General Contractor Training Program Overviews

A general contractor, sometimes called a general project manager or construction superintendent, is responsible for coordinating all aspects of a construction project. While certificate and 2-year construction training programs are available, more and more general contractors have completed a 4-year training program and sometimes go on to pursue a master's degree.

Training Requirements and Recommendations

General contractor training can happen in a number of ways. Some contractors gain years of experience as a construction worker, and others earn an undergraduate or graduate degree in building construction technology, construction management, architecture or engineering. Many employers now prefer to hire general contractors with at least a bachelor's degree, but work experience remains important. Knowledge of computer applications, such as Microsoft Office and Project are usually required. Additionally, being able to speak both English and Spanish is helpful.

Formal Education

Most commonly, individuals interested in becoming general contractors pursue a bachelor's degree in the field, but master's degree programs are available. There are also a number of associate degrees and certificates available in construction management, which can prepare inexperienced job seekers or help experienced workers advance to general contractor roles. Some general contractors may pursue a master's degree in business.

Bachelor's Degree in Construction Management

At the 4-year degree level, students gain a basis in construction concepts, materials and applications and also learn about business and leadership. They take classes in blueprints, electrical systems, structural foundations and building equipment. Building codes, construction legalities and cost calculations are also covered. Additionally, construction management undergraduates often study economics, finance, advanced mathematics, statistics and communications.

Master's Degree in Construction Management

Individuals who have unrelated bachelor's degrees or those who want to work for larger construction corporations typically pursue master's degrees in construction management. At the graduate level, students gain advanced knowledge of construction management principles and often learn about field-specific computer applications, contract negotiation, risk management and sustainable construction.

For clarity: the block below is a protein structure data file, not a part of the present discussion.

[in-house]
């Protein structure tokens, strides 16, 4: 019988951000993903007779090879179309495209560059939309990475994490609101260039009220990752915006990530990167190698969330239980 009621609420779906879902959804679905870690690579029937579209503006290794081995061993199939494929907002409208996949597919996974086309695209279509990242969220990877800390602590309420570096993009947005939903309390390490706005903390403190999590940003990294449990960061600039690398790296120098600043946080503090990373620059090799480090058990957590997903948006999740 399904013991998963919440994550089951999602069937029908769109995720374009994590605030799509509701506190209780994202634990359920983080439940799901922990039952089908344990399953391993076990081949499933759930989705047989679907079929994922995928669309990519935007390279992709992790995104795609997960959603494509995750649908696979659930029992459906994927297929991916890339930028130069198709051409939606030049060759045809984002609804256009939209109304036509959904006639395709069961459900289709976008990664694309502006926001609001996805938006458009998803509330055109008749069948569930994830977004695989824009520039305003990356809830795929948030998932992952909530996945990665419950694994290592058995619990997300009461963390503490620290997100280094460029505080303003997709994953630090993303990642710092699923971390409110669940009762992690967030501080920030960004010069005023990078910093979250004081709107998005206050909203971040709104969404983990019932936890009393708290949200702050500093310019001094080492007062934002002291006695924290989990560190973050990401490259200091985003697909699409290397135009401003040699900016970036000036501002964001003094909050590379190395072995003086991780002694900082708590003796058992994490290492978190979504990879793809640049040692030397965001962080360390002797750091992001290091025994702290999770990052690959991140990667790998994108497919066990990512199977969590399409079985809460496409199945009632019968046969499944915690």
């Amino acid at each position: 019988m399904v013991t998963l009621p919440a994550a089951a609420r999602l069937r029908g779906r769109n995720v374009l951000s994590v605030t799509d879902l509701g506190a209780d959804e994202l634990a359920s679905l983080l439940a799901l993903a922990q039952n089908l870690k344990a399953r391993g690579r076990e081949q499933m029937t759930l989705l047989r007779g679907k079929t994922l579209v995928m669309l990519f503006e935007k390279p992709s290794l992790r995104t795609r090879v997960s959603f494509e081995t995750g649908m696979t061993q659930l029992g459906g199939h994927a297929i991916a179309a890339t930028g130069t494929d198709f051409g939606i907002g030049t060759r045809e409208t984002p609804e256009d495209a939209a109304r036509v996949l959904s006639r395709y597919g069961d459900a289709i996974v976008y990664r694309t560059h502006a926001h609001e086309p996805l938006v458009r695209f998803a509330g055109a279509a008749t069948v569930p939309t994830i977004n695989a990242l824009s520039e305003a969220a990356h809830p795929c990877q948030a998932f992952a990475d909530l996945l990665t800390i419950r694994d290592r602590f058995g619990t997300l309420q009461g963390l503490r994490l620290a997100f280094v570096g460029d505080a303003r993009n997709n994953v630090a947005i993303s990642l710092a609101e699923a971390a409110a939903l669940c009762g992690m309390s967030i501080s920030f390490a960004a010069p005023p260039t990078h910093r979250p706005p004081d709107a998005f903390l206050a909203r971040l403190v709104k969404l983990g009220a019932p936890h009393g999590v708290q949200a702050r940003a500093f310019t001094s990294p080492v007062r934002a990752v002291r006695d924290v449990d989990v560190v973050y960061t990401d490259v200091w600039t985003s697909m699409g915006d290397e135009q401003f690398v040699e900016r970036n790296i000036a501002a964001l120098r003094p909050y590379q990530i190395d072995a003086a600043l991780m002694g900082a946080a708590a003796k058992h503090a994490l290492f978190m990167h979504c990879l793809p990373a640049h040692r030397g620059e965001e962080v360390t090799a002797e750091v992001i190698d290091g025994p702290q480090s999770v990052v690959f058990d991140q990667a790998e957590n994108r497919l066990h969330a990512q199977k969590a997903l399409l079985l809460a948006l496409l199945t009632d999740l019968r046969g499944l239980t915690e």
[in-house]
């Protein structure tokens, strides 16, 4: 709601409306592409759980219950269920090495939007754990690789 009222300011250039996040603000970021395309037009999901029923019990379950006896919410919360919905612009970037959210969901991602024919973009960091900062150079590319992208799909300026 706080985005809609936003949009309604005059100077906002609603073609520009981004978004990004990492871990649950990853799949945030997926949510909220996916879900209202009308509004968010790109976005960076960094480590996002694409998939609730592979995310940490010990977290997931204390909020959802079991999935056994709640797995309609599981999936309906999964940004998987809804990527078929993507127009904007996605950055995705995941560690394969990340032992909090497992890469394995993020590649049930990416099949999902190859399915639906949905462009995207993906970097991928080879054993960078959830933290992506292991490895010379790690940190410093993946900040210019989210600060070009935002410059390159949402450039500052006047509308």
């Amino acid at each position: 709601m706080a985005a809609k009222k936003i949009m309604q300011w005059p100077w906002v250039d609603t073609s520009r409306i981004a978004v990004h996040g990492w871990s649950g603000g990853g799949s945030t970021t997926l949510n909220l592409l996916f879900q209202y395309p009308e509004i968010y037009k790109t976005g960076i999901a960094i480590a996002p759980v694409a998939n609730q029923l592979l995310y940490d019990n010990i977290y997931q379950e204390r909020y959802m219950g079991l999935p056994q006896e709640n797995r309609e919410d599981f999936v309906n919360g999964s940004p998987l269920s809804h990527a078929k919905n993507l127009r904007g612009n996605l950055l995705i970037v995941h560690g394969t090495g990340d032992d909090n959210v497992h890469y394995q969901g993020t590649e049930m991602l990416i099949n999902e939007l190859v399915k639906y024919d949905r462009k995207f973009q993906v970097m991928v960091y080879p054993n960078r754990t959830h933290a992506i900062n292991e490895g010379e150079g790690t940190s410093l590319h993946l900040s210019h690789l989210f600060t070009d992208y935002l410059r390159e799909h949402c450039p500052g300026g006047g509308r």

Job Experience

Many times, college graduates have gained construction experience by participating in an internship. Once they graduate, aspiring general contractors can gain additional experience through entry-level opportunities assisting site managers or related industry personnel. In order to work as a general contractor, applicants must usually have 5-7 years of construction experience.

Licenses and Certifications

Most states require general contractors to have a license. Voluntary certifications are often preferred by employers and are offered through various general contractor organizations. The Construction Management Association of America ( offers a Certified Construction Manager credential, while the American Institute of Constructors ( certifies individuals as Associate Contractors or Certified Professional Contractors. In order to qualify for certification, applicants must generally meet education and work experience requirements and pass an exam.

Workshops and Seminars

Local colleges often offer 1-2 day seminars for construction professionals on various topics, such as material selection and cost analysis. Organizations, such as the Associated General Contractors of America (, often sponsor industry conferences, which can last 4-5 days. During this time, participants can attend seminars on topics like sustainable building. They can also listen to guest lecturers or learn about new construction products.

Additional Professional Development

General contractors can stay abreast of industry trends, news and regulations by visiting organizational websites and signing up for e-newsletters; construction magazines are also available. Contractors can also participate in online professional discussion forums.

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